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How childless women struggle to survive after losing husbands

How childless women struggle to survive after losing husbands
June 30
22:52 2019
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Ngozi Enia moved away from her late husband’s family in Enugu-Ezike, Igbo-Eze north local government area of Enugu state, leaving behind what she and her husband laboured for during their four years of marriage. In those years, she was unable to give birth to a child, an experience that soiled her relationship with some of the husband’s family members. His burial rites had just ended when she was asked to “follow the tradition” and get married to any of the husband’s brothers willing to take her in — even if she ended up a second or third wife.

But she declined. “I know how much I suffered in their hands when he was alive let alone now that he is no more,” she says, choosing to return to her family empty-handed. 

THE ‘TABOO’ CALLED INFERTILITY IN AFRICA

Enia was left with nothing after she refused to marry the late husband’s brother

The World Health Organisation estimates over 10% of women globally suffer from infertility which it described as “a disease of the reproductive system defined by the failure to achieve a clinical pregnancy after 12 months or more of regular unprotected sexual intercourse.” Although the burden in men is unknown, the overall burden of subfertility/infertility is significant, with at least 50 million couples worldwide said to be experiencing infertility.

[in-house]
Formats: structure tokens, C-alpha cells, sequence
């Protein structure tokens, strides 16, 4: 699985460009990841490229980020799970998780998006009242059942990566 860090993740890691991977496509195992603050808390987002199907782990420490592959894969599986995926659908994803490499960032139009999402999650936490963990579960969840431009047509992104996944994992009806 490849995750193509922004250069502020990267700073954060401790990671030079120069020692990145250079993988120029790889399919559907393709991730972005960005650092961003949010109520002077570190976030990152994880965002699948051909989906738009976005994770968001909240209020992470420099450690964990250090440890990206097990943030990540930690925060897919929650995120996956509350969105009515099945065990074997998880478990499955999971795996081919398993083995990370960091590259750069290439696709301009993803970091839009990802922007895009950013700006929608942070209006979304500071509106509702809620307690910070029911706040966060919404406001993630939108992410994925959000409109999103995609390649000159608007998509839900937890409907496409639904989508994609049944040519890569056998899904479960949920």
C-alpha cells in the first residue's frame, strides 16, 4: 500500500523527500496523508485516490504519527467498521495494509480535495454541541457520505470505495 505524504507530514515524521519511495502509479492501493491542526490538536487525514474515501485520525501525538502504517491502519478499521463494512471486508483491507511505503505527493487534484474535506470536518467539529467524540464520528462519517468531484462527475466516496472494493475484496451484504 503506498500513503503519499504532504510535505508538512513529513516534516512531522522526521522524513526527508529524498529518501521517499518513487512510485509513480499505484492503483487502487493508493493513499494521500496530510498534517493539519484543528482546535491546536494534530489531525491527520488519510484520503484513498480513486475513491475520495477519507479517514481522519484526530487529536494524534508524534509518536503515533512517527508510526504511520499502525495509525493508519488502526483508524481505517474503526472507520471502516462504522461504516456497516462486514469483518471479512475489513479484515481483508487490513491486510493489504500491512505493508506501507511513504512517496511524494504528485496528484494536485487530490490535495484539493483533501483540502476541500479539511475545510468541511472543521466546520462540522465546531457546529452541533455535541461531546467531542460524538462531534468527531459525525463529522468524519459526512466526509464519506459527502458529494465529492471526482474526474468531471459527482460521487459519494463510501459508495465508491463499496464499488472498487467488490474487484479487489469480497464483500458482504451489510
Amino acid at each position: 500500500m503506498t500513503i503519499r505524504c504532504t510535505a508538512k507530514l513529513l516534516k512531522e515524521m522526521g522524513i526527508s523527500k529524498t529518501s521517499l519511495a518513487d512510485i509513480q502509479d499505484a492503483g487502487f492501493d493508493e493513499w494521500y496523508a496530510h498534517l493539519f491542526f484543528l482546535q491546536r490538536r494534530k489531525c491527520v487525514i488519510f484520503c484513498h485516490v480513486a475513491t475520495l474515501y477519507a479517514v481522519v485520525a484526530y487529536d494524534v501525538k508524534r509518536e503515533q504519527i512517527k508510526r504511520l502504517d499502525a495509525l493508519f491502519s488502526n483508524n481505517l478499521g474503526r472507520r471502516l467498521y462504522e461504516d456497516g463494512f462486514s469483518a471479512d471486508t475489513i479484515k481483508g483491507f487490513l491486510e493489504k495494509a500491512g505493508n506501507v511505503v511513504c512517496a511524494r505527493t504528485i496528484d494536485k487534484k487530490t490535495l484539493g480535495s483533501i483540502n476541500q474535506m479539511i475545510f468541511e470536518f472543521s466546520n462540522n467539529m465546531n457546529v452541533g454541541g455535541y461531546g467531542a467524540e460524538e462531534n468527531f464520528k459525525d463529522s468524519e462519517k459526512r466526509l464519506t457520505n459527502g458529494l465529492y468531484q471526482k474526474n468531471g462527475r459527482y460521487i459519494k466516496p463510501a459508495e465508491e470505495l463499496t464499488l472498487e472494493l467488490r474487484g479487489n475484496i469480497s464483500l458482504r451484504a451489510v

Though a global health issue, infertility is still seen as a taboo in Africa and most developing countries, often resulting to stigma, hate and discrimination against women like Enia. The only fortune she went home with, according to her, is N5,000 given to her as proceeds of her husband’s motorcycle.

Ibagwa is just one of the many communities in Nigeria where infertility stigma is extreme

“When he (her husband) was sick, I suggested the family should sell his land so he could go to a good hospital but they never listened until he died. That was when they started sharing the land,” she said, her voice laden with sadness you can feel the weight of it. “No one cared to inform me apparently because I did not give birth to a child. If I had a child, I would have had a say and maybe convinced them to sell the land, that way my husband would still be alive. But I don’t have a child so who am I?”

‘BANNED FROM HUSBAND’S BURIAL AND NEARLY GOT KILLED’

Enia’s experience would drive you to pity but wait till you hear the story of Nwanezi Obochi, who in her own case was not only stripped of rights to own any of the late husband’s assets but was also banned from his burial. They had been married for three years before his death in December 2018, “hoping and praying a child would come.”

Recounting her ordeal from her house in Edem-Ani, Nsukka LGA of Enugu, she tells TheCable some of her husband’s family members “took me for nothing” and attempted to kill her days after he died.

“I was not even informed about his burial, they said I should go that I should not mourn their son; that I should go back to my father’s house. What did they not say? That my family is that of mad people and that my family is nothing,” she said, trying to hold back the tears.